Five things to do this weekend: April 6-7
Give Oona’s Experienced Clothing a welcome-back hug. The revamped, renovated vintage store brings in spring with an invitation to “you beautiful people to come help us scuff up our fancy new floors,” including adult beverages, music by Somerville DJ Studebaker Hawk and what the managers describe as psychedelic easter-egg-style face-painting. (“Yeah, don’t worry. We may be stocking designer clothing now, but we’re staying weird,” owner Ellie Mueller says.) Oh – and the store is now buy/sell/trade, with new spring stock in place and transactions going on throughout the event. The Spring Reopening takes place from 11 a.m. to 8 p.m. at Oona’s, 1210 Massachusetts Ave., Harvard Square.
Schlock Around the Clock at The Brattle. Camp out (in at least two senses of the term) at The Brattle Theatre for weird, fringey film experiences ranging from the creepy “Carnival of Souls” and, oh my god, “Spider Baby” (“starring Spider Baby and Lon Chaney”) Saturday afternoon to the actually totally solid but undervalued action flick “Dredd” Sunday night. In between there’s such highlights as the Wonder Woman television pilot – in which she’s blonde and Cathy Lee Crosby, not brunette and Lynda Carter – and the latest Trailer War, which is all the trailers you want to see to all the movies you don’t want to see. This annual tradition runs from 1 p.m. Saturday to 9:30 p.m. Sunday at The Brattle Theatre, 40 Brattle St., Harvard Square. (Regular ticket prices apply for all screenings, although there’s a $60 Schlock Weekend Pass – $50 for students, seniors and Brattle Members – for this festival that started Friday evening.)
Go Upstairs/Downstairs at The Middle East. Stay upstairs at this rock institution and you get Thrashachusetts: Metal vs. Punk III, which organizer Duncan Wilder Johnson describe so well himself:
For centuries, great thinkers such as Stephen Hawking, Plato and GG Allin pondered the question, “Which genre is more gnarly? The Heavy Metal and all of its subsidiaries or The Punk Rock and all of its various branches of afterthought?” On Saturday, The Center for Family Achievement Through Bong Hit Therapy at Thrashachusetts sets out to answer this question for … well … a third time!
Locals Razors in the Night and Trans Fats, out of Providence, R.I., present the punk argument, while Sexcrement, of Boston, and Soul Remnants, of Littleton, debate the metal merits. For a taste of Razors’ hardcore-plus-Oi!-plus-garage kind of fun, check out the video above. Then try to grasp that part of the delights of the area’s creative culture is that the band’s Troy Schoeller crosses paths with the night’s Middle East Downstairs act, Rob Potylo and Vermin Supreme, as an actor in Potylo’s Web series, “Quiet Desperation.”
What’s Potylo doing at The Middle East? He’s helping performance artist, prankster and perennial political candidate Supreme screen his 2009 film “Vote Jesus: The Chronicles of Ken Stevenson,” in which Supreme goes undercover to experience life among the Republican religious right. The two have made an unlikely, but tight duo, possibly because each know how to commit to a character – and some may yet remember Potylo as Robbie Roadsteamer, although that persona was left behind years ago in favor of a more biographical role as the lead of Allston-based “Quiet Desperation.” Potylo provides the music Sunday while Supreme does the screening, talk and Q&A session.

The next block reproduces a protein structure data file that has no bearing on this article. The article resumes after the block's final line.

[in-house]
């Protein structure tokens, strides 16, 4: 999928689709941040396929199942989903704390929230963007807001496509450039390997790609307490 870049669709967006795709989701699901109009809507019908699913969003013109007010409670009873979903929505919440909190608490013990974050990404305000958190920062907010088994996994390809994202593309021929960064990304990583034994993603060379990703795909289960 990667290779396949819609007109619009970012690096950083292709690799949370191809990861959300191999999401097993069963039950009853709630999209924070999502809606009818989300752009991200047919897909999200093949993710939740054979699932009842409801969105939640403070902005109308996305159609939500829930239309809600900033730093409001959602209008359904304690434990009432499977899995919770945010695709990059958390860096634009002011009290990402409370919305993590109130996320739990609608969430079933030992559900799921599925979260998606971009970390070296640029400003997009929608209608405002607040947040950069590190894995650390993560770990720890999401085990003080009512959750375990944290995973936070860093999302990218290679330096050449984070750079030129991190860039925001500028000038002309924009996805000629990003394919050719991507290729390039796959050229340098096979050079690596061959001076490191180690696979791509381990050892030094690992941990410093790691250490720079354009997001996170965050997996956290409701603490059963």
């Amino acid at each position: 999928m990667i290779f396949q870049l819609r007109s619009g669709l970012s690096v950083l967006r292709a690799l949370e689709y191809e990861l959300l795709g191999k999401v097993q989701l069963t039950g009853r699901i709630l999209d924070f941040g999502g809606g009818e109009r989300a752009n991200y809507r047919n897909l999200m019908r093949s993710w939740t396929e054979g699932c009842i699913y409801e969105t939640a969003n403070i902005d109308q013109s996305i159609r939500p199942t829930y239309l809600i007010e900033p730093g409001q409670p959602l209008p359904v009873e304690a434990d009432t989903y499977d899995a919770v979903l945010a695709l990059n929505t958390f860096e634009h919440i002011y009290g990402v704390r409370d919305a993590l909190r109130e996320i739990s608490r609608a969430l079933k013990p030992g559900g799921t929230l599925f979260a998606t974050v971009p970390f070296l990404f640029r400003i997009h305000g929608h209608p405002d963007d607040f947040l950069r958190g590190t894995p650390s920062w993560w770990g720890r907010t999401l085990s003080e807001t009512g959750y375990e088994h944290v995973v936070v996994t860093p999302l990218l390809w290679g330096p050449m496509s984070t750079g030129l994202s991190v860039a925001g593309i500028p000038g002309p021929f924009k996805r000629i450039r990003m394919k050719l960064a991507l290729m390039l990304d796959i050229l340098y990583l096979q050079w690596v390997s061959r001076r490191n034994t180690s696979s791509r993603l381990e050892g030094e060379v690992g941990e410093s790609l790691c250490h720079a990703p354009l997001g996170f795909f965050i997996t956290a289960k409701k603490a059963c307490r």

Whether you go upstairs for the screaming Saturday or downstairs for the screening Sunday, each is 18-plus, each is $10 (tickets for Potylo/Supreme are here; pre-sales for Thrashachusetts have ended) and each start at 8 p.m. at The Middle East, 472-480 Massachusetts Ave., Central Square.
Flash your ID to see “Bouncers” at the Cantab. This one isn’t for the kids. Stickball Productions, which brought “The Friends of Eddie Coyle” to Oberon last year, again plumbs the urban underworld in John Godber’s comic classic “Bouncers,” following a raucous, raunchy and rancid night in the lives of four lager-fueled young British lads, four not-so-ladylike ladies and the four bouncers at the Mr. Cinders nightclub. The collection of anti-heroes alternately spew, grind, dramatize Swedish porn and dance their way through the Friday nights of youth with few prospects gone wild.
The play’s won decades of critical praise since its premiere in England in 1977 and has become among the most frequently produced plays in the United Kingdom. This is the first known performance in New England, according to the production company, and takes place appropriately in a venue with a full bar – Central Square’s historic Cantab Lounge.
Starring Joe Siriani, James Bocock, Patrick Curran and Seyi Ayorinde and directed by Bill Doncaster, the play runs through April 27. This weekend it’s at 8 p.m. Saturday (doors and bar a half-hour earlier). Tickets are $10, and the show is 21-plus. Look for it again April 12-13; April 19-21; and April 27, all at The Cantab Lounge, 738 Massachusetts Ave., Central Square.
Get your storytelling and author readings in one place (last chance). Story slam and author-readings fans get Part 2 of this free event (Part 1 was March 23) sponsored by the Somerville Arts Council with novelist Elizabeth Searle; memoirist Daniel Gewertz; Ethan Gilsdorf and Elaine Mar; and storytellers Randy Ross and Judah Leblang taking to the stage at Bloc 11 in Union Square to tell their tales. The event is from 7 to 9 p.m. Saturday at Bloc 11, 11 Bow St., Union Square, Somerville.
Oh, and there’s the biannual Miller Street Open Studios in Somerville from noon to 5 p.m. Saturday; and “The Hobbit: An Unexpected Journey” at the Massachusetts Institute of Technology for $4 at 7 p.m., also Saturday.